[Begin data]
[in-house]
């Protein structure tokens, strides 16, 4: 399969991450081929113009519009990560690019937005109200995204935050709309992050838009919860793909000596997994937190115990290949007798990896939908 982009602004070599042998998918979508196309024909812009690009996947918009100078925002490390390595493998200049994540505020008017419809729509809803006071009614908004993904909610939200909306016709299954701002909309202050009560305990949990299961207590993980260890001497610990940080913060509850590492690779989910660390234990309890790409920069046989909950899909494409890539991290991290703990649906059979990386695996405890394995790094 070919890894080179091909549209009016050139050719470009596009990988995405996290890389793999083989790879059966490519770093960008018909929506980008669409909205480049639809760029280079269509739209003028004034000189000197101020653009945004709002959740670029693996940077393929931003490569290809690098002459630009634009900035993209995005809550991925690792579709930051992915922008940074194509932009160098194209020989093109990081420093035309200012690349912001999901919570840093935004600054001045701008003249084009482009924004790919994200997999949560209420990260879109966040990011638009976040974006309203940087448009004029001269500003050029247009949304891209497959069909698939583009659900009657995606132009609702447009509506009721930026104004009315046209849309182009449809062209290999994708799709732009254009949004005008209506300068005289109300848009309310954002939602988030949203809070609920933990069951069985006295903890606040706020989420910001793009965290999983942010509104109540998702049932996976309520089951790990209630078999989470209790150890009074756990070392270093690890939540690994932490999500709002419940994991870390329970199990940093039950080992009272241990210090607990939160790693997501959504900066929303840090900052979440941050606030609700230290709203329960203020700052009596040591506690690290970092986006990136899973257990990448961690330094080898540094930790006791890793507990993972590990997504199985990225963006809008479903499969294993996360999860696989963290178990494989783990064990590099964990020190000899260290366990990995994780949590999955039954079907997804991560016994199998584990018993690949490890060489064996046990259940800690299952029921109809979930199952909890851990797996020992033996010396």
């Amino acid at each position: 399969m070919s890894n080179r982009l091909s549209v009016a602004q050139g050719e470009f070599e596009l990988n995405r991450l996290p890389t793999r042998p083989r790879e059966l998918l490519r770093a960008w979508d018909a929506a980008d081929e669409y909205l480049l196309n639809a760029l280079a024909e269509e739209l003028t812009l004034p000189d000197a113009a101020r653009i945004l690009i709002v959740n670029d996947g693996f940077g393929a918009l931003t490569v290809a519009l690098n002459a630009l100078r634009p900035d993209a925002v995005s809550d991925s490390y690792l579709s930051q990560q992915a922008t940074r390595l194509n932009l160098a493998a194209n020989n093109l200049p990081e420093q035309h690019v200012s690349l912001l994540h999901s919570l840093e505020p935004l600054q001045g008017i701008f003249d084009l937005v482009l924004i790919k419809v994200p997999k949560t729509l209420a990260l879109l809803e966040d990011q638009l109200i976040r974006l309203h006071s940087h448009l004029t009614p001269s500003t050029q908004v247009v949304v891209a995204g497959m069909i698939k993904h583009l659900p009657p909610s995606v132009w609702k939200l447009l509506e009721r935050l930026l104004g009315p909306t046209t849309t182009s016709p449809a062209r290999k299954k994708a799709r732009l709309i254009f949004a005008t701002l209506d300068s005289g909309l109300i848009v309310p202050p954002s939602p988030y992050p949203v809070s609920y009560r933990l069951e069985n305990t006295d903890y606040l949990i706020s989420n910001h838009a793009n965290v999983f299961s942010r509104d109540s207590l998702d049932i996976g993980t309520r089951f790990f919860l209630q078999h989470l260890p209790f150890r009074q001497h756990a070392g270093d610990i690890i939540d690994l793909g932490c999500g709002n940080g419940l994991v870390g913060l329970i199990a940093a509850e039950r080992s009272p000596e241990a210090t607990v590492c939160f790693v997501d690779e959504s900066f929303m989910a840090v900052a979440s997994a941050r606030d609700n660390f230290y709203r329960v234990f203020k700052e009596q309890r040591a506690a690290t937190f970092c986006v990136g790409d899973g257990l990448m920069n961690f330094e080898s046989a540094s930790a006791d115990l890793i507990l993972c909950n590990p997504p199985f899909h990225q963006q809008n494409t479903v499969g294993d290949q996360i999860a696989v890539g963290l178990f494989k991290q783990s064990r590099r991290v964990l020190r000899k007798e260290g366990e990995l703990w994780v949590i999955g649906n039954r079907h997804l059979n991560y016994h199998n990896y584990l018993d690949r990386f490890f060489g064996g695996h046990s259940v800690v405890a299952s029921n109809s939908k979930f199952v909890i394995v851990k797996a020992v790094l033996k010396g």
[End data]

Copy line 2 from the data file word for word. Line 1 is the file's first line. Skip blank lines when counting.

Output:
């Protein structure tokens, strides 16, 4: 399969991450081929113009519009990560690019937005109200995204935050709309992050838009919860793909000596997994937190115990290949007798990896939908 982009602004070599042998998918979508196309024909812009690009996947918009100078925002490390390595493998200049994540505020008017419809729509809803006071009614908004993904909610939200909306016709299954701002909309202050009560305990949990299961207590993980260890001497610990940080913060509850590492690779989910660390234990309890790409920069046989909950899909494409890539991290991290703990649906059979990386695996405890394995790094 070919890894080179091909549209009016050139050719470009596009990988995405996290890389793999083989790879059966490519770093960008018909929506980008669409909205480049639809760029280079269509739209003028004034000189000197101020653009945004709002959740670029693996940077393929931003490569290809690098002459630009634009900035993209995005809550991925690792579709930051992915922008940074194509932009160098194209020989093109990081420093035309200012690349912001999901919570840093935004600054001045701008003249084009482009924004790919994200997999949560209420990260879109966040990011638009976040974006309203940087448009004029001269500003050029247009949304891209497959069909698939583009659900009657995606132009609702447009509506009721930026104004009315046209849309182009449809062209290999994708799709732009254009949004005008209506300068005289109300848009309310954002939602988030949203809070609920933990069951069985006295903890606040706020989420910001793009965290999983942010509104109540998702049932996976309520089951790990209630078999989470209790150890009074756990070392270093690890939540690994932490999500709002419940994991870390329970199990940093039950080992009272241990210090607990939160790693997501959504900066929303840090900052979440941050606030609700230290709203329960203020700052009596040591506690690290970092986006990136899973257990990448961690330094080898540094930790006791890793507990993972590990997504199985990225963006809008479903499969294993996360999860696989963290178990494989783990064990590099964990020190000899260290366990990995994780949590999955039954079907997804991560016994199998584990018993690949490890060489064996046990259940800690299952029921109809979930199952909890851990797996020992033996010396």